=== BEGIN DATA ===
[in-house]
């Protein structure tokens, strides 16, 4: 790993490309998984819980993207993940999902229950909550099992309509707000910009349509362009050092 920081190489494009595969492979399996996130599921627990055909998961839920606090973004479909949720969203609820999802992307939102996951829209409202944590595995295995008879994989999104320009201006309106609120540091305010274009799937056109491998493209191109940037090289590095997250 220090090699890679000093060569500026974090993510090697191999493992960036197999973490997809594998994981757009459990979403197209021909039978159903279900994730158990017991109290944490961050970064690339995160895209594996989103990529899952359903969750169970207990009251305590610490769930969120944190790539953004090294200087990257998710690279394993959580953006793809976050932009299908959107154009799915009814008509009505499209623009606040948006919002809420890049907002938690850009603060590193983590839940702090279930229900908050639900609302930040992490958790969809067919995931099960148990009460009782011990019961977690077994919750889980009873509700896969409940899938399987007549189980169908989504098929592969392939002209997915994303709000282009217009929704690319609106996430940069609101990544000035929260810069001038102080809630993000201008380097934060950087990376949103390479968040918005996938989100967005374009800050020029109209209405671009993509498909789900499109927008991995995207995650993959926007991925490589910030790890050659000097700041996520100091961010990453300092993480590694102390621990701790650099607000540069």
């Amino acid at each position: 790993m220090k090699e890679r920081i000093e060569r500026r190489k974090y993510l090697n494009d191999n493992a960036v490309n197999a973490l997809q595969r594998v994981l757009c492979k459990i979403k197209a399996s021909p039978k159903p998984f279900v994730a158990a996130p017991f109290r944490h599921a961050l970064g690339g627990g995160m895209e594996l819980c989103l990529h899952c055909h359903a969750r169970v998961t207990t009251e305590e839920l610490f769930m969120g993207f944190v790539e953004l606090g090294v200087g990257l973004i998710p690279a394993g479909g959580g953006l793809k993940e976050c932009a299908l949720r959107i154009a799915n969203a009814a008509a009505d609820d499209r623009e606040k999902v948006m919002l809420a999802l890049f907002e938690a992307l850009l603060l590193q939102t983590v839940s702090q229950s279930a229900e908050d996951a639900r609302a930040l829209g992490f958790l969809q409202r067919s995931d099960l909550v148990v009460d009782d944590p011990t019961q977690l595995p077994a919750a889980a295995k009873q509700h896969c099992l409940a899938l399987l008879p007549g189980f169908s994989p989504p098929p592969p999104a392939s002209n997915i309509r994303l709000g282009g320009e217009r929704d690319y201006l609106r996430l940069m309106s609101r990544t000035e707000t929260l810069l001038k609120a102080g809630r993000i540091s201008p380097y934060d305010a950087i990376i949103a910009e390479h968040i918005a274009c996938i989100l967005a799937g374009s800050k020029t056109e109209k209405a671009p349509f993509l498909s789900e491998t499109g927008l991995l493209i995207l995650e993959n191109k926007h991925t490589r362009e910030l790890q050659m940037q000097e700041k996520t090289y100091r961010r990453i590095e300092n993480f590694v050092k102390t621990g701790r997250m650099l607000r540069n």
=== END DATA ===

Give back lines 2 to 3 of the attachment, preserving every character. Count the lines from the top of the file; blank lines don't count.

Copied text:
């Protein structure tokens, strides 16, 4: 790993490309998984819980993207993940999902229950909550099992309509707000910009349509362009050092 920081190489494009595969492979399996996130599921627990055909998961839920606090973004479909949720969203609820999802992307939102996951829209409202944590595995295995008879994989999104320009201006309106609120540091305010274009799937056109491998493209191109940037090289590095997250 220090090699890679000093060569500026974090993510090697191999493992960036197999973490997809594998994981757009459990979403197209021909039978159903279900994730158990017991109290944490961050970064690339995160895209594996989103990529899952359903969750169970207990009251305590610490769930969120944190790539953004090294200087990257998710690279394993959580953006793809976050932009299908959107154009799915009814008509009505499209623009606040948006919002809420890049907002938690850009603060590193983590839940702090279930229900908050639900609302930040992490958790969809067919995931099960148990009460009782011990019961977690077994919750889980009873509700896969409940899938399987007549189980169908989504098929592969392939002209997915994303709000282009217009929704690319609106996430940069609101990544000035929260810069001038102080809630993000201008380097934060950087990376949103390479968040918005996938989100967005374009800050020029109209209405671009993509498909789900499109927008991995995207995650993959926007991925490589910030790890050659000097700041996520100091961010990453300092993480590694102390621990701790650099607000540069």
């Amino acid at each position: 790993m220090k090699e890679r920081i000093e060569r500026r190489k974090y993510l090697n494009d191999n493992a960036v490309n197999a973490l997809q595969r594998v994981l757009c492979k459990i979403k197209a399996s021909p039978k159903p998984f279900v994730a158990a996130p017991f109290r944490h599921a961050l970064g690339g627990g995160m895209e594996l819980c989103l990529h899952c055909h359903a969750r169970v998961t207990t009251e305590e839920l610490f769930m969120g993207f944190v790539e953004l606090g090294v200087g990257l973004i998710p690279a394993g479909g959580g953006l793809k993940e976050c932009a299908l949720r959107i154009a799915n969203a009814a008509a009505d609820d499209r623009e606040k999902v948006m919002l809420a999802l890049f907002e938690a992307l850009l603060l590193q939102t983590v839940s702090q229950s279930a229900e908050d996951a639900r609302a930040l829209g992490f958790l969809q409202r067919s995931d099960l909550v148990v009460d009782d944590p011990t019961q977690l595995p077994a919750a889980a295995k009873q509700h896969c099992l409940a899938l399987l008879p007549g189980f169908s994989p989504p098929p592969p999104a392939s002209n997915i309509r994303l709000g282009g320009e217009r929704d690319y201006l609106r996430l940069m309106s609101r990544t000035e707000t929260l810069l001038k609120a102080g809630r993000i540091s201008p380097y934060d305010a950087i990376i949103a910009e390479h968040i918005a274009c996938i989100l967005a799937g374009s800050k020029t056109e109209k209405a671009p349509f993509l498909s789900e491998t499109g927008l991995l493209i995207l995650e993959n191109k926007h991925t490589r362009e910030l790890q050659m940037q000097e700041k996520t090289y100091r961010r990453i590095e300092n993480f590694v050092k102390t621990g701790r997250m650099l607000r540069n």